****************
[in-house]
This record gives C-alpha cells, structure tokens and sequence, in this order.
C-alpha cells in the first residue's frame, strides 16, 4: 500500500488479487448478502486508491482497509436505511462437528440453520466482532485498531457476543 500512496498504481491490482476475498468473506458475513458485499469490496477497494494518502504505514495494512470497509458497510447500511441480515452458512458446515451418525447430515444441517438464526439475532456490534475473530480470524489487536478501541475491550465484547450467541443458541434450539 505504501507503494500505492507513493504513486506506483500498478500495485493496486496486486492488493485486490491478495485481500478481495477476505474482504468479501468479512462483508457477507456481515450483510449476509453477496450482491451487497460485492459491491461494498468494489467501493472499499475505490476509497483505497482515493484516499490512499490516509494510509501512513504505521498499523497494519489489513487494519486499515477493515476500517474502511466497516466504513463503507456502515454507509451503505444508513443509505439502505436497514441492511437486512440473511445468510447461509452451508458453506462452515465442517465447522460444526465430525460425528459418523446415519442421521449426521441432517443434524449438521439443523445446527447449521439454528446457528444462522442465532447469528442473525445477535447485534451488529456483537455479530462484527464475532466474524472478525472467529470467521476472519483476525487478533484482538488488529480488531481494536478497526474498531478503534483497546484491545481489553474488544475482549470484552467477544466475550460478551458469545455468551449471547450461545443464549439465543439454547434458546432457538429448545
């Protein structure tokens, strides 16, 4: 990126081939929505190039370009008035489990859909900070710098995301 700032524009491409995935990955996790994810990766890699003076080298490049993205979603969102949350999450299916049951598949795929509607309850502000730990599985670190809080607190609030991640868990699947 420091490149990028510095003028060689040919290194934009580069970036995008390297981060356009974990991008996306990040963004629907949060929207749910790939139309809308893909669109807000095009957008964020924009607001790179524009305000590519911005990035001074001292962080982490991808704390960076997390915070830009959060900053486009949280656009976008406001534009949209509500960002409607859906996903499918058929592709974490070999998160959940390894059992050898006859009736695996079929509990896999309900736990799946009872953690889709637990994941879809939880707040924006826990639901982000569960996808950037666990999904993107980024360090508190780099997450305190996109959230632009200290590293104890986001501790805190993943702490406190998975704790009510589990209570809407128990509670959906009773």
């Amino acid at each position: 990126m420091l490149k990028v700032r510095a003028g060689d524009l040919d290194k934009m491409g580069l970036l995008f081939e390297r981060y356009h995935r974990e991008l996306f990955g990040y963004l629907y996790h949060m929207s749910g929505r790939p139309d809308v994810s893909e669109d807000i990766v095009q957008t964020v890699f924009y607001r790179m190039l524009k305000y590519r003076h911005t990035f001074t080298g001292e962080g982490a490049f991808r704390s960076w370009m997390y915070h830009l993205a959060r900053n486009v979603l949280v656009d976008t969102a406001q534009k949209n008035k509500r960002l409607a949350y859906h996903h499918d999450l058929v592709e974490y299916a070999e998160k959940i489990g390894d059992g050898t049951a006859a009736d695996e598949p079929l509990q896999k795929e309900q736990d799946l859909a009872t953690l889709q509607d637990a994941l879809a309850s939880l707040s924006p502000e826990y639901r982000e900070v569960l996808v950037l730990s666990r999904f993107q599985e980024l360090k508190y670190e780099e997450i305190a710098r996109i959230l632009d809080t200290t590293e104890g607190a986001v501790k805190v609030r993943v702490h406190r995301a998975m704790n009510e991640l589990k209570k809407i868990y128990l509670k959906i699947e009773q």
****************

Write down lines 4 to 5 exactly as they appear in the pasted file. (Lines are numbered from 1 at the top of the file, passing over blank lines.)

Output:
């Protein structure tokens, strides 16, 4: 990126081939929505190039370009008035489990859909900070710098995301 700032524009491409995935990955996790994810990766890699003076080298490049993205979603969102949350999450299916049951598949795929509607309850502000730990599985670190809080607190609030991640868990699947 420091490149990028510095003028060689040919290194934009580069970036995008390297981060356009974990991008996306990040963004629907949060929207749910790939139309809308893909669109807000095009957008964020924009607001790179524009305000590519911005990035001074001292962080982490991808704390960076997390915070830009959060900053486009949280656009976008406001534009949209509500960002409607859906996903499918058929592709974490070999998160959940390894059992050898006859009736695996079929509990896999309900736990799946009872953690889709637990994941879809939880707040924006826990639901982000569960996808950037666990999904993107980024360090508190780099997450305190996109959230632009200290590293104890986001501790805190993943702490406190998975704790009510589990209570809407128990509670959906009773």
């Amino acid at each position: 990126m420091l490149k990028v700032r510095a003028g060689d524009l040919d290194k934009m491409g580069l970036l995008f081939e390297r981060y356009h995935r974990e991008l996306f990955g990040y963004l629907y996790h949060m929207s749910g929505r790939p139309d809308v994810s893909e669109d807000i990766v095009q957008t964020v890699f924009y607001r790179m190039l524009k305000y590519r003076h911005t990035f001074t080298g001292e962080g982490a490049f991808r704390s960076w370009m997390y915070h830009l993205a959060r900053n486009v979603l949280v656009d976008t969102a406001q534009k949209n008035k509500r960002l409607a949350y859906h996903h499918d999450l058929v592709e974490y299916a070999e998160k959940i489990g390894d059992g050898t049951a006859a009736d695996e598949p079929l509990q896999k795929e309900q736990d799946l859909a009872t953690l889709q509607d637990a994941l879809a309850s939880l707040s924006p502000e826990y639901r982000e900070v569960l996808v950037l730990s666990r999904f993107q599985e980024l360090k508190y670190e780099e997450i305190a710098r996109i959230l632009d809080t200290t590293e104890g607190a986001v501790k805190v609030r993943v702490h406190r995301a998975m704790n009510e991640l589990k209570k809407i868990y128990l509670k959906i699947e009773q």